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Deep Brain Stimulation

Deep Brain Stimulation (DBS) uses mild electrical pulses to stimulate a precisely targeted area of the brain.

DBS works by ‘stunning’ the target area, which blocks abnormal nerve signals.

What is Deep Brain Stimulation?

With a Deep brain stimulation surgery, electrodes that can generate electrical signals are implanted to send signals to parts of the brain affected by Parkinson’s.

Cardinal Parkinson’s symptoms, such as tremors, slowness of movement, and stiffness of joints, can be reduced through DBS.

Unlike most invasive brain procedures, however, DBS is reversible!

How Does Deep Brain Stimulation Work?

Electrodes are strategically placed on specific parts of the brain to treat Parkinsonism symptoms.

Tiny holes are drilled on the skull of the patient to insert the electrodes deep within the brain (hence the DBS name).

Long wires are placed right underneath the skin, to connect these electrodes to a neurostimulator device.

Much like a pacemaker for a cardiac patient, this device is used to employ electric signals to moderate brain activity.

The neurotransmitter is battery-powered, lasting for anywhere between 2 to 6 years before needing to be replaced.

Parkinson’s symptoms, such as tremors and muscle rigidity, are caused mainly by faulty nerve signals arising from brain cell damage.

The DBS neurotransmitter, however, will block these signals to reduce these symptoms.

The average reduction in the medication of people who have had DBS is 30% to 40%.

Who Can Have DBS Surgery?

If you have worsening Parkinson’s symptoms and your medications are not effective enough, then you may be recommended to have the DBS procedure done.

However, DBS will not be recommended in some instances.

These include scenarios where the Parkinson’s patient has severe depression, advanced forms of dementia, or have symptoms that are not typically associated with Parkinson’s disease.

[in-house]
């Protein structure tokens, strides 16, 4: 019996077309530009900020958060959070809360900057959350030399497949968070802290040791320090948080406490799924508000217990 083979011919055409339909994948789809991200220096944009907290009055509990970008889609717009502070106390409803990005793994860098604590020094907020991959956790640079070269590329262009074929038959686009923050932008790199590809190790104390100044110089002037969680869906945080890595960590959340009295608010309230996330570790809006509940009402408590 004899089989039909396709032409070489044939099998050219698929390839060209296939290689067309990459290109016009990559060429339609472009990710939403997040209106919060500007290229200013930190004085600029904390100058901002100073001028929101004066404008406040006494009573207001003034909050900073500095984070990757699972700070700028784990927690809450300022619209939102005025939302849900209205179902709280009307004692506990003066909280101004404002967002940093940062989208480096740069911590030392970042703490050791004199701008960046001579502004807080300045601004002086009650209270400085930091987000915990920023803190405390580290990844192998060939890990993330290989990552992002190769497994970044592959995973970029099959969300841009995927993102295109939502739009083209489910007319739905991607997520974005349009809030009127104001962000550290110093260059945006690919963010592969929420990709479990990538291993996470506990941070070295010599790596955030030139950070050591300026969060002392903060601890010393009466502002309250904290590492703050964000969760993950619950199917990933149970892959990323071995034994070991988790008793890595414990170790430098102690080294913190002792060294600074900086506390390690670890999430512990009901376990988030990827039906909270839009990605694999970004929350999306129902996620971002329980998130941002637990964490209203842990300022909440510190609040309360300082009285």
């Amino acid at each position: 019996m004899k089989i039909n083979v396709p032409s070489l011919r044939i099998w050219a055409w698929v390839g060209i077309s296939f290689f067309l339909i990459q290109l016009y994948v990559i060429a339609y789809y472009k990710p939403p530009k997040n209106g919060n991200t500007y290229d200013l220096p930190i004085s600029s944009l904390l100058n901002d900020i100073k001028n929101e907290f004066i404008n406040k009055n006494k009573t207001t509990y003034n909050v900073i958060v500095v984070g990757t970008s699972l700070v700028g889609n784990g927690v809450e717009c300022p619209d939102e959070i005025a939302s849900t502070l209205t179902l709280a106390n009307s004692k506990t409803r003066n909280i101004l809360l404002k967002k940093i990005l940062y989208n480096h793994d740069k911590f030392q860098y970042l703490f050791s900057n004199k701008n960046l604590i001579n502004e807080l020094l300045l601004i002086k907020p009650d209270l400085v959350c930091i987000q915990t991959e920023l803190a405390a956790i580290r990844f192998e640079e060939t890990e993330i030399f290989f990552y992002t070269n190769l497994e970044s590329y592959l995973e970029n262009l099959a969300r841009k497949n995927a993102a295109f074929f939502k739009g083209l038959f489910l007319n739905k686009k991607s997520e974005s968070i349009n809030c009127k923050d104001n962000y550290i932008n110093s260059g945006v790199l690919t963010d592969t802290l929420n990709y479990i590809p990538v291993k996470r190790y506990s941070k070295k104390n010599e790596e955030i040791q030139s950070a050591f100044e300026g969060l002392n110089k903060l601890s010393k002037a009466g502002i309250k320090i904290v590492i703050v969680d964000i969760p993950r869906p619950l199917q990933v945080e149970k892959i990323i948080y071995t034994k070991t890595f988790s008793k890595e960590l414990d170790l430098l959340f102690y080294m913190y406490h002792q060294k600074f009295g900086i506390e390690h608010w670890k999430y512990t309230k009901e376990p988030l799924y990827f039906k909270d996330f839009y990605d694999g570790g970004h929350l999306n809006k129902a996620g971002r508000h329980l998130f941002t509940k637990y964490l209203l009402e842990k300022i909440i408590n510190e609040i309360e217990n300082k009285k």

What Happens After DBS Surgery?

After you have DBS surgery, you may experience slight brain swelling around the portion where the electrode was inserted into the skull. 

The swelling typically will subside in a few days to a couple of weeks.

Most people who have DBS surgery are discharged in about a day.

Risks of Deep Brain Stimulation

As with any medical procedure, there are genuine risks of getting the DBS procedure done.

General risks are seizures, infections, blood clots, excessive bleeding, and anesthesia reactions.

There is a risk that DBS may lead to speech and balance-related afflictions from Parkinson’s to worsen.

DBS can also worsen depression in some people with Parkinson’s.

Life After DBS Surgery

Once the neurotransmitter has been programmed, you are given a handheld controller to make adjustments. 

With the controller, you can turn the simulator on or off, select the signal strength, and move across different program types.

If your DBS neurotransmitter has a rechargeable battery, then it will take about two hours for the device to recharge completely.

Make sure to carry your Implanted Device Identification (IDI) card if you are traveling by air, as Airport Security will detect the device.

Deep Brain Stimulation in NZ

In New Zealand, DBS surgery is only carried out on a small number (less than 20) patients each year!

This is because there are only certain patients in whom it will work satisfactorily.

The majority of these people have Parkinson’s, although DBS is also used to treat some other conditions.

How can Parkinson’s New Zealand help?

Parkinson's New Zealand offers information and professional support to people living with Parkinson’s. Our team of Parkinson’s Community Educators can provide home visits for personalised sessions. 

Community Educators work closely with the person with Parkinson’s and their carers to develop a medical plan that upholds their health and lifestyle. Community Educators liaise with health professionals that treat Parkinson’s in the community, including speech-language therapists, occupational therapists, and physiotherapists.

Parkinson’s New Zealand also has support groups for members for sharing their coping strategies, experiences, and is a chance to establish social networks. Programs for people with Parkinson’s include exercise, physiotherapy, hydrotherapy, and art or music therapy sessions.

Get in Touch

If you’d like to contact our charity and avail of this free service, then give us a call on 04 801 8850 today!

If you’d like to show your support to the service we provide to people with Parkinson’s, then please visit our donation page.

To find out who to contact and what services are available in your area, head over to our Regional Support.